Cheshire cheese was officially recorded in the Domesday Book, making Cheshire the Oldest Named British Cheese.
John Speed, a famous 16th Century cartographer and historian, declared that Cheshire Cheese was the best cheese in all of Europe.
Trade of Cheshire cheese to London starts by road. During this time, Cheshire was a more matured, hard cheese to stand up to the journey.
Trade resumes at end of war and from 1739 Suffolk cheese is replaced by Cheshire Cheese for the Navy: All Naval Staff receive 3 rations per sailor per week.
Sales of Cheshire cheese grow further as it became a favourite in the industrial cities of North England & the Midlands.
The Second World War resulted in the end of cheese production on farm and was only re-started at the end of rationing in 1953 by the MMB.
26 Cheshire Cheese Recipes are detailed in the Forme of Cury, England’s first known cookbook by the master chef of Richard II.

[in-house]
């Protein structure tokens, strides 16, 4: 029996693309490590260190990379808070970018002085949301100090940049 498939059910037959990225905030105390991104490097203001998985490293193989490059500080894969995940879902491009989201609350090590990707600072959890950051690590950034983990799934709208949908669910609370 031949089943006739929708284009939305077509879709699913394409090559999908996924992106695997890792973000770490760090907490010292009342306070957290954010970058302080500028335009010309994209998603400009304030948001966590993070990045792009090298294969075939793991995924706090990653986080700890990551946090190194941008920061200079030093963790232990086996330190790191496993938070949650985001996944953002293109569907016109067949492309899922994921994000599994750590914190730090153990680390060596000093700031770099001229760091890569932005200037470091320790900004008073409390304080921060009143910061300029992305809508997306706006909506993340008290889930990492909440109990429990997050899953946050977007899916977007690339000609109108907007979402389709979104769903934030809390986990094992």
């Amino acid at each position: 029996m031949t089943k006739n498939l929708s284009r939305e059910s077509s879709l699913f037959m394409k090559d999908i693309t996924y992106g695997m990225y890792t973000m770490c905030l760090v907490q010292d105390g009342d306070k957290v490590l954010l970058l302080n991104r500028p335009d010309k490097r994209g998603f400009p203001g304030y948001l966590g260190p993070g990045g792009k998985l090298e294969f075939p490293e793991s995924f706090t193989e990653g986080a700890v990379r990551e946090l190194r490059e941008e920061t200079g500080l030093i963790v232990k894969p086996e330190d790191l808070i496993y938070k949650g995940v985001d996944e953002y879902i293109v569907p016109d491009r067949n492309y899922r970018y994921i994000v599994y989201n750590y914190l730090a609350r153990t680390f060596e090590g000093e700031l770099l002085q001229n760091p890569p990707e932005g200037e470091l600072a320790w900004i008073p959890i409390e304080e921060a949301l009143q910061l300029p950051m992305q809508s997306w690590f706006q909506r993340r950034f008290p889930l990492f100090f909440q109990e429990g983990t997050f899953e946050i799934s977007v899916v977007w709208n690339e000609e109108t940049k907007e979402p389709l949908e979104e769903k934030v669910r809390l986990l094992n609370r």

Cheshire cheeses is noted as “more agreeable and better relished than those of other parts of the kingdom” in Camden’s Britannia, knowns as Britain’s first printed encyclopedia.
Ye Olde Cheshire Cheese Pub on Fleet Street serves Cheshire cheese and coffee for breakfast. Voltaire, Samuel Johnson & Charles Dickens are customers.
After the Industrial Revolution, canals and railways open up new markets. Demand for cheaper, younger cheese increases by industrial workers, and the Cheshire cheese we know today originates.
The move to a younger, fresher cheese requiring shorter storage meant sales into London declined. The markets in Whitchurch, Chester & Nantwich increasingly sell cheeses locally.
Cheshire sales peak at around 40,000 tonnes in 1960. The range of other cheeses available in the UK increase, causing many consumers to overlook traditional crumbly cheeses like Cheshire.